Latest from our site   

In our first feature of the year, chef Pete Goffe-Wood invites us behind the scenes of an operation which brings five-star experiences to guests visiting the "bush" (in this case, "on Impalila Island in Namibia, at the point of the Caprivi Strip where Namibia, Botswana, Zambia and Zimbabwe converge"). Let's just say that kitchens in remote locations don't build themselves, and that boerie rolls don't make the cut!

For our latest Story of a Plate feature, we visit The Pool Room at Oak Valley and enjoy the intriguing combination of duck liver parfait and citrus cured seabass, which perhaps sounds like the thing you shouldn't order, but turns out to be the dish that you absolutely should. As chef Gordon Manuel describes it, "When some people look at it, they’re still a little hesitant, thinking 'should we try that?', but the ingredients really work wonderfully together". We agree.

Don't forget to follow Rossouw's on Facebook to keep up with the latest on the local dining scene.
Bits and Bites
When free cheese disappoints: We've written before about food festivals which turned out to be scams. Sadly these are not isolated incidents, as a recent "cheese festival" in London proved. People lined up for the promise of limitless cheese, only to discover they were waiting for "students in sad cardboard mouse ears and smudged face paint to dole out cheese which tasted somewhere between corner shop ‘cheddar’ and that shrink-wrapped plasticky stuff you sometimes get on easyJet flights”.

To bay or not to bay?: There's been some controversy in recent years about whether bay leaves actually add anything to the slow-cooked stew that anyone who enjoys slow-cooked stews cooks. While some boldly claim that "Bay leaves are bullshit", others maintain that "Bay leaves are 100% legit". (If you're a fan of porridge, you might want to try reggae musician and celebrity chef Levi Roots' version, which is apparently amazing by virtue of its pronounced bay leaf flavour.)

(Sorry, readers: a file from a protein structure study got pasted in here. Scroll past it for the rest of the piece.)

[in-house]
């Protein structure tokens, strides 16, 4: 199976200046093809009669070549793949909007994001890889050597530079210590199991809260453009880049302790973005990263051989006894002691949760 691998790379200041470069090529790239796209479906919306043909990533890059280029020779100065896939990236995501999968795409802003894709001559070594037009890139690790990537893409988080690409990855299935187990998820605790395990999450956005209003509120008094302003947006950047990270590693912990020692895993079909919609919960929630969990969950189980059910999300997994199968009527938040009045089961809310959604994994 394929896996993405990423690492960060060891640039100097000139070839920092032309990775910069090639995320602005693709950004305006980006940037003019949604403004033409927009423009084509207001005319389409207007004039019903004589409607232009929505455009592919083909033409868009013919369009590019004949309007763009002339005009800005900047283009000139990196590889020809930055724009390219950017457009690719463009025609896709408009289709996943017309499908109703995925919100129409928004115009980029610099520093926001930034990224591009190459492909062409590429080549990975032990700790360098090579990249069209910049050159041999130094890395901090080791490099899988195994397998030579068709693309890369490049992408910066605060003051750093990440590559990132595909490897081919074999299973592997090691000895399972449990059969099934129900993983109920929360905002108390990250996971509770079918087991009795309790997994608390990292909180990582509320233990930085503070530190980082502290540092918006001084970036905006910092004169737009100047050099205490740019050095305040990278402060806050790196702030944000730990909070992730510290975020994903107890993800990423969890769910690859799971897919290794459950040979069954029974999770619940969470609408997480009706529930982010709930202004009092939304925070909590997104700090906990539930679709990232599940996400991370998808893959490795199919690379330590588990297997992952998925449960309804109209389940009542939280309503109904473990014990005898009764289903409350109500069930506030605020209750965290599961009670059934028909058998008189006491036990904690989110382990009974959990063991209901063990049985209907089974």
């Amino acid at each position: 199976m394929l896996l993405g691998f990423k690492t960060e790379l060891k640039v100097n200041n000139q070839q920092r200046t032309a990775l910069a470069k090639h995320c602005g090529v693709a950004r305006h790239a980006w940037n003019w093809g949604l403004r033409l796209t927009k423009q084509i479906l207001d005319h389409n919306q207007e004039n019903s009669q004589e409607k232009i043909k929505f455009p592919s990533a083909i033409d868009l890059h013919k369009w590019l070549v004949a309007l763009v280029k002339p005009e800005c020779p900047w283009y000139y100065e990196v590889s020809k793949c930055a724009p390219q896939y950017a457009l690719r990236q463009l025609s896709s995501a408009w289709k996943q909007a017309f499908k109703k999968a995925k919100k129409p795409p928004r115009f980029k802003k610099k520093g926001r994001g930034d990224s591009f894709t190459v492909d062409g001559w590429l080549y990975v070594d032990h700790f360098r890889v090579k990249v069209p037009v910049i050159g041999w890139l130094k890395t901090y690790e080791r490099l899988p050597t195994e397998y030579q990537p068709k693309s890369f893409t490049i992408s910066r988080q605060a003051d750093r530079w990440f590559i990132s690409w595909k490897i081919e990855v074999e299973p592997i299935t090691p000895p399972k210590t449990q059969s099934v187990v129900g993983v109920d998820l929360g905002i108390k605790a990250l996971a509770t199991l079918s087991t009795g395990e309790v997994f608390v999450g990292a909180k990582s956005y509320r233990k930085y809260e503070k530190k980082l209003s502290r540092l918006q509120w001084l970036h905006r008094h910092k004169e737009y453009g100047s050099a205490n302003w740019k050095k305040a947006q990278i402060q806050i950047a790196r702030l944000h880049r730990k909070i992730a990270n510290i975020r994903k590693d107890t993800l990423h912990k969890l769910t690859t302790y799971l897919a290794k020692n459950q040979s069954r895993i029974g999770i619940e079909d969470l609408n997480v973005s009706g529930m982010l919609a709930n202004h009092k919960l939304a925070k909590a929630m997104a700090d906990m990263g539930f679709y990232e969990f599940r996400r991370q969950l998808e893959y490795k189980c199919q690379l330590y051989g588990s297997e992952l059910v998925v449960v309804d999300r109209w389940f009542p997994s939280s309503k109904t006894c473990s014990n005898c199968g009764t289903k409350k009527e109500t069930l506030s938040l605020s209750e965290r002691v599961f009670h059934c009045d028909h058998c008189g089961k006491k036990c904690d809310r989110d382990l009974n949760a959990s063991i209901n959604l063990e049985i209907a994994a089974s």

Press for champagne: In what's being reported as a radical move for restaurant industry, one establishment in London is refashioning its menu according to the whims of the travel industry, "with different charges depending on the day of the week and time of your booking". This is built on the model of some travel days being less popular than others, so guests will get cheaper deals on Tuesday and Sundays, for example, at a place that is otherwise exceptional enough to feature buttons conveniently situated for your next champagne order. "The new pricing model means that if you fancy lobster macaroni & cheese, you may pay £20.50 [R350] off peak instead of the usual £26.50 [R450]. Go for Russian Oscietra caviar and 20 grams could set you back £36 [R610] instead of £49 [R830]". Being able to pressing a button for more champagne is an excellent concept, but even those discounted prices suggest that patrons of that restaurant probably fly first class anyway, and don't worry too much about paying an exorbitant amount for mac'-and-cheese.